This is a fascinating look at what Apple had in mind more than 20 years ago. The article links to an Apple concept video, "Knowledge Navigator", of a university professor organizing his day in about 2011. It was produced in 1987.
He uses a tablet computer with an assistant like the new Siri, video chat like FaceTime or Skype, and knowledge search on the Internet.
It shows how long ideas can germinate before the underlying technology catches up. Apple was too early bringing out its Newton handheld device in the 1990s, which became a bit of a joke.
Nobody is laughing at the iPad or iPhone.
The video is also fascinating as an example of how we think about and imagine future alternatives for daily life. It was so far- sighted, but also so traditional. A professor in nice house thinks about his class later that day. Very ordinary.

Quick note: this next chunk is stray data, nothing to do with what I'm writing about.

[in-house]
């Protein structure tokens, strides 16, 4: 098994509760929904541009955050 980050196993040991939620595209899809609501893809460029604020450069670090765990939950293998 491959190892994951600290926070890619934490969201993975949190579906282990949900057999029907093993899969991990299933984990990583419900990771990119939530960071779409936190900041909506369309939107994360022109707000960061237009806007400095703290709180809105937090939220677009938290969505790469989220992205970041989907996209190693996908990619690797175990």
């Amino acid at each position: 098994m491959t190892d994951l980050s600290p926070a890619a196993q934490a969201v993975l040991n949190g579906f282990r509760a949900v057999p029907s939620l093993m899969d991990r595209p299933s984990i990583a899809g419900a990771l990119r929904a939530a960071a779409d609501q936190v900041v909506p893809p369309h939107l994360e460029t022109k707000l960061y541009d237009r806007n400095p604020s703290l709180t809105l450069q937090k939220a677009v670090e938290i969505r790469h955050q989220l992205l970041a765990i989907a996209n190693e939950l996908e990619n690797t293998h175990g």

AI may be the next major wave which sweeps through technology - again, after previous bursts of enthusiasm for it decades ago. I remember a huge burst of interest and apprehension about the Japanese "Fifth Generation" computing project in the early 1980s, which went nowhere at the time. It would seem strange to those researchers back then that we would be excited by a software assistant that can send a text message for you. But we are.
IBM's Watson project is another recent example where a computer can now interact with people - in this case, play tv's jeopardy game.
The technology may now be maturing enough to make daily AI viable, with potentially huge impact on the workplace and the economy. Siri already seems to be the first AI product to be a major mass market hit. I haven't used it yet myself. But it feels as if it may be a rubicon of sorts.